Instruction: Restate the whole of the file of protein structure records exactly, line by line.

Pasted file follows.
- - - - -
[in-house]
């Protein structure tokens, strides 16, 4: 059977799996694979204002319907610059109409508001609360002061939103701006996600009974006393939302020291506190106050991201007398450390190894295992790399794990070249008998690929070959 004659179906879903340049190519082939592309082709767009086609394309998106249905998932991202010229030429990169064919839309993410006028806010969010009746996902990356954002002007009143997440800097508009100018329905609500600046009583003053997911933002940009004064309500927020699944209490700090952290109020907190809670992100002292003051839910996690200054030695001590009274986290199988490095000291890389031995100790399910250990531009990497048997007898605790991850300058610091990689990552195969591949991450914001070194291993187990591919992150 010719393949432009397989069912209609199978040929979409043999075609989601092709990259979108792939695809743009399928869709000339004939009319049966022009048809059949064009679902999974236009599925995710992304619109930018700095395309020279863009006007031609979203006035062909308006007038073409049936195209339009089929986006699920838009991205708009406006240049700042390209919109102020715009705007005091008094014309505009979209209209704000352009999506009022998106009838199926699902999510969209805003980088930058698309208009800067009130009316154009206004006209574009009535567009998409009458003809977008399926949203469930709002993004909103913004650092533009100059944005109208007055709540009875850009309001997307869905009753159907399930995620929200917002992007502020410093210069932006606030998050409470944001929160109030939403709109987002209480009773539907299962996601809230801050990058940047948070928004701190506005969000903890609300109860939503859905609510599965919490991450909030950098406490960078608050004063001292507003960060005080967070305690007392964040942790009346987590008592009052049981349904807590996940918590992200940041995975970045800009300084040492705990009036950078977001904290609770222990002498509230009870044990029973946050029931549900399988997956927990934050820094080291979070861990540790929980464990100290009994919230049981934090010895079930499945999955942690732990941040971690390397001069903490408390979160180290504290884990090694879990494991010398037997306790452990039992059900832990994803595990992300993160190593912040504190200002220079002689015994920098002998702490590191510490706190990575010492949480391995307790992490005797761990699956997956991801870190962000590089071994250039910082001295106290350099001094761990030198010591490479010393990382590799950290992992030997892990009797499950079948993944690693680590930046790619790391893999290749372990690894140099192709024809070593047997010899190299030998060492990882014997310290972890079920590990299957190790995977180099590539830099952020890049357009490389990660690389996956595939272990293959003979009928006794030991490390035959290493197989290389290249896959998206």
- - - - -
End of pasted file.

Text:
[in-house]
């Protein structure tokens, strides 16, 4: 059977799996694979204002319907610059109409508001609360002061939103701006996600009974006393939302020291506190106050991201007398450390190894295992790399794990070249008998690929070959 004659179906879903340049190519082939592309082709767009086609394309998106249905998932991202010229030429990169064919839309993410006028806010969010009746996902990356954002002007009143997440800097508009100018329905609500600046009583003053997911933002940009004064309500927020699944209490700090952290109020907190809670992100002292003051839910996690200054030695001590009274986290199988490095000291890389031995100790399910250990531009990497048997007898605790991850300058610091990689990552195969591949991450914001070194291993187990591919992150 010719393949432009397989069912209609199978040929979409043999075609989601092709990259979108792939695809743009399928869709000339004939009319049966022009048809059949064009679902999974236009599925995710992304619109930018700095395309020279863009006007031609979203006035062909308006007038073409049936195209339009089929986006699920838009991205708009406006240049700042390209919109102020715009705007005091008094014309505009979209209209704000352009999506009022998106009838199926699902999510969209805003980088930058698309208009800067009130009316154009206004006209574009009535567009998409009458003809977008399926949203469930709002993004909103913004650092533009100059944005109208007055709540009875850009309001997307869905009753159907399930995620929200917002992007502020410093210069932006606030998050409470944001929160109030939403709109987002209480009773539907299962996601809230801050990058940047948070928004701190506005969000903890609300109860939503859905609510599965919490991450909030950098406490960078608050004063001292507003960060005080967070305690007392964040942790009346987590008592009052049981349904807590996940918590992200940041995975970045800009300084040492705990009036950078977001904290609770222990002498509230009870044990029973946050029931549900399988997956927990934050820094080291979070861990540790929980464990100290009994919230049981934090010895079930499945999955942690732990941040971690390397001069903490408390979160180290504290884990090694879990494991010398037997306790452990039992059900832990994803595990992300993160190593912040504190200002220079002689015994920098002998702490590191510490706190990575010492949480391995307790992490005797761990699956997956991801870190962000590089071994250039910082001295106290350099001094761990030198010591490479010393990382590799950290992992030997892990009797499950079948993944690693680590930046790619790391893999290749372990690894140099192709024809070593047997010899190299030998060492990882014997310290972890079920590990299957190790995977180099590539830099952020890049357009490389990660690389996956595939272990293959003979009928006794030991490390035959290493197989290389290249896959998206």